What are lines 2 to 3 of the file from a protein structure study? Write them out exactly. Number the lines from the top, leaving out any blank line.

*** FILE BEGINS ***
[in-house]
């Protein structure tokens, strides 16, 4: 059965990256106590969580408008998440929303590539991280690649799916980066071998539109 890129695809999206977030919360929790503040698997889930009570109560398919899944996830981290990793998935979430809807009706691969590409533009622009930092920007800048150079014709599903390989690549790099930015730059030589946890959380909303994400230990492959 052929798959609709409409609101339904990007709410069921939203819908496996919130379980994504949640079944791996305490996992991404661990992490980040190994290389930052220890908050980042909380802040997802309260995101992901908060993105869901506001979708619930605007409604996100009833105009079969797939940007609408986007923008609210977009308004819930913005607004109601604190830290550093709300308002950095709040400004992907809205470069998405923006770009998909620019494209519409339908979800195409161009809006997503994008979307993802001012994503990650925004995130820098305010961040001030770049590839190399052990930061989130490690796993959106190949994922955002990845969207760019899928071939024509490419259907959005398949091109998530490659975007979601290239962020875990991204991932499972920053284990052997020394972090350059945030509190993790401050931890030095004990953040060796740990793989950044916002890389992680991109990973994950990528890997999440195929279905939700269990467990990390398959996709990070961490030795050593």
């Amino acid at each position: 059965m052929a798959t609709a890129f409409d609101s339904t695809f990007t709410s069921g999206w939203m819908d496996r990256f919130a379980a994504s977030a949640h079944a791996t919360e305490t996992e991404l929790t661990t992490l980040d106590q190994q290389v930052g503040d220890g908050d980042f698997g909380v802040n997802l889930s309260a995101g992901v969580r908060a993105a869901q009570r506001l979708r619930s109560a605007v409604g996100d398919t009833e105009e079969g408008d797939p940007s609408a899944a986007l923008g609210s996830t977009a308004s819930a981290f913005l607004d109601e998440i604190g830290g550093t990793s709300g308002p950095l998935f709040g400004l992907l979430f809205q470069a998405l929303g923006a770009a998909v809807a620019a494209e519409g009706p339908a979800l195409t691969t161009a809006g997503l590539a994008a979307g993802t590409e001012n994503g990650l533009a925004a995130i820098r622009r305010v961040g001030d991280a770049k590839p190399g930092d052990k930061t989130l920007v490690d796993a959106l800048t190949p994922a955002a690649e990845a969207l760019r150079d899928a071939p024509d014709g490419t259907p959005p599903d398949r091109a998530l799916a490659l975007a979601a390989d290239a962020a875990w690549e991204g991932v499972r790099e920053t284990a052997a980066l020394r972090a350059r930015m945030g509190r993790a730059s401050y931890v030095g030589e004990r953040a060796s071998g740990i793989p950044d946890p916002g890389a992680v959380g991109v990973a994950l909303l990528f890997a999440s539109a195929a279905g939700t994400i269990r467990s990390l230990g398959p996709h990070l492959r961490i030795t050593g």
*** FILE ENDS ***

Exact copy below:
């Protein structure tokens, strides 16, 4: 059965990256106590969580408008998440929303590539991280690649799916980066071998539109 890129695809999206977030919360929790503040698997889930009570109560398919899944996830981290990793998935979430809807009706691969590409533009622009930092920007800048150079014709599903390989690549790099930015730059030589946890959380909303994400230990492959 052929798959609709409409609101339904990007709410069921939203819908496996919130379980994504949640079944791996305490996992991404661990992490980040190994290389930052220890908050980042909380802040997802309260995101992901908060993105869901506001979708619930605007409604996100009833105009079969797939940007609408986007923008609210977009308004819930913005607004109601604190830290550093709300308002950095709040400004992907809205470069998405923006770009998909620019494209519409339908979800195409161009809006997503994008979307993802001012994503990650925004995130820098305010961040001030770049590839190399052990930061989130490690796993959106190949994922955002990845969207760019899928071939024509490419259907959005398949091109998530490659975007979601290239962020875990991204991932499972920053284990052997020394972090350059945030509190993790401050931890030095004990953040060796740990793989950044916002890389992680991109990973994950990528890997999440195929279905939700269990467990990390398959996709990070961490030795050593």
């Amino acid at each position: 059965m052929a798959t609709a890129f409409d609101s339904t695809f990007t709410s069921g999206w939203m819908d496996r990256f919130a379980a994504s977030a949640h079944a791996t919360e305490t996992e991404l929790t661990t992490l980040d106590q190994q290389v930052g503040d220890g908050d980042f698997g909380v802040n997802l889930s309260a995101g992901v969580r908060a993105a869901q009570r506001l979708r619930s109560a605007v409604g996100d398919t009833e105009e079969g408008d797939p940007s609408a899944a986007l923008g609210s996830t977009a308004s819930a981290f913005l607004d109601e998440i604190g830290g550093t990793s709300g308002p950095l998935f709040g400004l992907l979430f809205q470069a998405l929303g923006a770009a998909v809807a620019a494209e519409g009706p339908a979800l195409t691969t161009a809006g997503l590539a994008a979307g993802t590409e001012n994503g990650l533009a925004a995130i820098r622009r305010v961040g001030d991280a770049k590839p190399g930092d052990k930061t989130l920007v490690d796993a959106l800048t190949p994922a955002a690649e990845a969207l760019r150079d899928a071939p024509d014709g490419t259907p959005p599903d398949r091109a998530l799916a490659l975007a979601a390989d290239a962020a875990w690549e991204g991932v499972r790099e920053t284990a052997a980066l020394r972090a350059r930015m945030g509190r993790a730059s401050y931890v030095g030589e004990r953040a060796s071998g740990i793989p950044d946890p916002g890389a992680v959380g991109v990973a994950l909303l990528f890997a999440s539109a195929a279905g939700t994400i269990r467990s990390l230990g398959p996709h990070l492959r961490i030795t050593g």